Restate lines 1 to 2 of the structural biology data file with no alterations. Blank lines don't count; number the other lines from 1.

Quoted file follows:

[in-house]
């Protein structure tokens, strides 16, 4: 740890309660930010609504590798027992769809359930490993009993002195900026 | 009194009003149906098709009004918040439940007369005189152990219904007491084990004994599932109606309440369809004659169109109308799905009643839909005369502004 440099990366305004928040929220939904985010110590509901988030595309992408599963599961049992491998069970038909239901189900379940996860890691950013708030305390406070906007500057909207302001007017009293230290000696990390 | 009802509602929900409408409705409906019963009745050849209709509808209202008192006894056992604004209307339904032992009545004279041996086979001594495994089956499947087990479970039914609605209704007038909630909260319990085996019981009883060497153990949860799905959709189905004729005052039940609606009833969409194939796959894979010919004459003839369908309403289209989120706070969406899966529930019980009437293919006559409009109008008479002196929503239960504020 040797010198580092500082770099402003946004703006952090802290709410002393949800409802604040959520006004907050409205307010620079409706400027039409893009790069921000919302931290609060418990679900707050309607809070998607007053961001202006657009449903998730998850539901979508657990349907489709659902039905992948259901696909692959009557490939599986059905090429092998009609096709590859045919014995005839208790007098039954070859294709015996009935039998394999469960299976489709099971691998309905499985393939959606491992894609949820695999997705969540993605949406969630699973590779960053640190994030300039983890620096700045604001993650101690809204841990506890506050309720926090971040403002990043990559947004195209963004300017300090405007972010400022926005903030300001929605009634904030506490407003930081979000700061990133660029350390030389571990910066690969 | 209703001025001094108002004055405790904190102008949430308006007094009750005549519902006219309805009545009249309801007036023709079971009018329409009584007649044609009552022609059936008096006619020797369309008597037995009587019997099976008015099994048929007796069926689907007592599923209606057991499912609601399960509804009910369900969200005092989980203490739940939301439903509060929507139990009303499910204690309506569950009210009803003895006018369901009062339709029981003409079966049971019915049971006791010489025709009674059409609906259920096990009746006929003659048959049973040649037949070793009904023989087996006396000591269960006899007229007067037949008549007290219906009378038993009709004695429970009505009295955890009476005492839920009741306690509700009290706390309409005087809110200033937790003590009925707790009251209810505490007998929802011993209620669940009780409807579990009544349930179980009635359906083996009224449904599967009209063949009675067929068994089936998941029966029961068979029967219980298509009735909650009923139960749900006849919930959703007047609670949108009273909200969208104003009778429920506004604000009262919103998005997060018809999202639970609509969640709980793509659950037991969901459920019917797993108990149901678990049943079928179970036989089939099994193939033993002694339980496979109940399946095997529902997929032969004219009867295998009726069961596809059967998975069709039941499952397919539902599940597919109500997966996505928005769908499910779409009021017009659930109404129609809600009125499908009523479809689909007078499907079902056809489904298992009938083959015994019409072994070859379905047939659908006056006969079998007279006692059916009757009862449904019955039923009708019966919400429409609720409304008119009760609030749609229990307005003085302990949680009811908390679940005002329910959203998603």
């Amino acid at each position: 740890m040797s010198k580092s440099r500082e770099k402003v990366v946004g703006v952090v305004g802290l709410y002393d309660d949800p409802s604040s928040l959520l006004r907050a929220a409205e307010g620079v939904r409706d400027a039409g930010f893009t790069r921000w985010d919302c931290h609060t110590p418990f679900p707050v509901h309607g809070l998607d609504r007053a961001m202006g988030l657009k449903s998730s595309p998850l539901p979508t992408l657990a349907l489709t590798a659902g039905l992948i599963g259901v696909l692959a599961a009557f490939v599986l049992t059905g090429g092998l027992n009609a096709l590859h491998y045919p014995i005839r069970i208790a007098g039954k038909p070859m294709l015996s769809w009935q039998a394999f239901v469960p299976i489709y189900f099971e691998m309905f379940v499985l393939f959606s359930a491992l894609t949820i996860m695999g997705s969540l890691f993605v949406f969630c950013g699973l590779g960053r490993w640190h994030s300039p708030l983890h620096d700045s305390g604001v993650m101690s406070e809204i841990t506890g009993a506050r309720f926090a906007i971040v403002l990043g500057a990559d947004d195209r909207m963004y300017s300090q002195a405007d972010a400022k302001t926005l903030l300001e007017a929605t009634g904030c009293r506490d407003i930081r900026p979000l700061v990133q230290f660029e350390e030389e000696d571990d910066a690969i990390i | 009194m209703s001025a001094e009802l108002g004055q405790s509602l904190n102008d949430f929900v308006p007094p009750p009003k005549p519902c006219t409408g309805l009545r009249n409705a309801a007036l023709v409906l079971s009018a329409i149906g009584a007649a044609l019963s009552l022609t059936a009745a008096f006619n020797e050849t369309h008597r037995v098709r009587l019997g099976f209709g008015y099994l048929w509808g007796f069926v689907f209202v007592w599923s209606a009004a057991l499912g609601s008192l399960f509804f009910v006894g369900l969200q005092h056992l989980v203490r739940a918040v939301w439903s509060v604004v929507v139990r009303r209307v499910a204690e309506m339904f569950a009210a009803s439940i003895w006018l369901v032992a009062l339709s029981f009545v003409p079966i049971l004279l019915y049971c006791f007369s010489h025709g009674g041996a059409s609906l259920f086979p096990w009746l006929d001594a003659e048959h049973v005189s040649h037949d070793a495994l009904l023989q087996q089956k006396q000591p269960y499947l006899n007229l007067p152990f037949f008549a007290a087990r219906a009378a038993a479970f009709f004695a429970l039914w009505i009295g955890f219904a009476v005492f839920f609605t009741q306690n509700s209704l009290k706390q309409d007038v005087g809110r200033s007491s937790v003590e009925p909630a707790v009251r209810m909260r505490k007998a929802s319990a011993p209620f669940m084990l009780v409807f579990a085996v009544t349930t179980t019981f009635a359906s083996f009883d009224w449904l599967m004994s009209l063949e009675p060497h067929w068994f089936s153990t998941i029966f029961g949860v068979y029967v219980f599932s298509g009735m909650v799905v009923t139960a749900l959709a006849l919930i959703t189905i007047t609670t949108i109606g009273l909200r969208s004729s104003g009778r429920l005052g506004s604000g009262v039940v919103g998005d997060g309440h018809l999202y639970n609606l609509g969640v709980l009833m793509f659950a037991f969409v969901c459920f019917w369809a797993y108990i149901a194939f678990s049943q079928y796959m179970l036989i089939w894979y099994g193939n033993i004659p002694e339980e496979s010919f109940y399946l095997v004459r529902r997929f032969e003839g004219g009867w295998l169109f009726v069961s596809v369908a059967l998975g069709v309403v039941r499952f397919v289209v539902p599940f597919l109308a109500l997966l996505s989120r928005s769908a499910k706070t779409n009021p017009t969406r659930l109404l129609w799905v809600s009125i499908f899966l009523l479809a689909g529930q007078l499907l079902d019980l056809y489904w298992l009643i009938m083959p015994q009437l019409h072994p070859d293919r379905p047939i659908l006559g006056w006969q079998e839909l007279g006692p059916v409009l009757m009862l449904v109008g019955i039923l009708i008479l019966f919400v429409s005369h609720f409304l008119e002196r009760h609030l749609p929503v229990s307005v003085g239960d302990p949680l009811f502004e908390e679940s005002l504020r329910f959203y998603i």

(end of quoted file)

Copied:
[in-house]
């Protein structure tokens, strides 16, 4: 740890309660930010609504590798027992769809359930490993009993002195900026 | 009194009003149906098709009004918040439940007369005189152990219904007491084990004994599932109606309440369809004659169109109308799905009643839909005369502004 440099990366305004928040929220939904985010110590509901988030595309992408599963599961049992491998069970038909239901189900379940996860890691950013708030305390406070906007500057909207302001007017009293230290000696990390 | 009802509602929900409408409705409906019963009745050849209709509808209202008192006894056992604004209307339904032992009545004279041996086979001594495994089956499947087990479970039914609605209704007038909630909260319990085996019981009883060497153990949860799905959709189905004729005052039940609606009833969409194939796959894979010919004459003839369908309403289209989120706070969406899966529930019980009437293919006559409009109008008479002196929503239960504020 040797010198580092500082770099402003946004703006952090802290709410002393949800409802604040959520006004907050409205307010620079409706400027039409893009790069921000919302931290609060418990679900707050309607809070998607007053961001202006657009449903998730998850539901979508657990349907489709659902039905992948259901696909692959009557490939599986059905090429092998009609096709590859045919014995005839208790007098039954070859294709015996009935039998394999469960299976489709099971691998309905499985393939959606491992894609949820695999997705969540993605949406969630699973590779960053640190994030300039983890620096700045604001993650101690809204841990506890506050309720926090971040403002990043990559947004195209963004300017300090405007972010400022926005903030300001929605009634904030506490407003930081979000700061990133660029350390030389571990910066690969 | 209703001025001094108002004055405790904190102008949430308006007094009750005549519902006219309805009545009249309801007036023709079971009018329409009584007649044609009552022609059936008096006619020797369309008597037995009587019997099976008015099994048929007796069926689907007592599923209606057991499912609601399960509804009910369900969200005092989980203490739940939301439903509060929507139990009303499910204690309506569950009210009803003895006018369901009062339709029981003409079966049971019915049971006791010489025709009674059409609906259920096990009746006929003659048959049973040649037949070793009904023989087996006396000591269960006899007229007067037949008549007290219906009378038993009709004695429970009505009295955890009476005492839920009741306690509700009290706390309409005087809110200033937790003590009925707790009251209810505490007998929802011993209620669940009780409807579990009544349930179980009635359906083996009224449904599967009209063949009675067929068994089936998941029966029961068979029967219980298509009735909650009923139960749900006849919930959703007047609670949108009273909200969208104003009778429920506004604000009262919103998005997060018809999202639970609509969640709980793509659950037991969901459920019917797993108990149901678990049943079928179970036989089939099994193939033993002694339980496979109940399946095997529902997929032969004219009867295998009726069961596809059967998975069709039941499952397919539902599940597919109500997966996505928005769908499910779409009021017009659930109404129609809600009125499908009523479809689909007078499907079902056809489904298992009938083959015994019409072994070859379905047939659908006056006969079998007279006692059916009757009862449904019955039923009708019966919400429409609720409304008119009760609030749609229990307005003085302990949680009811908390679940005002329910959203998603």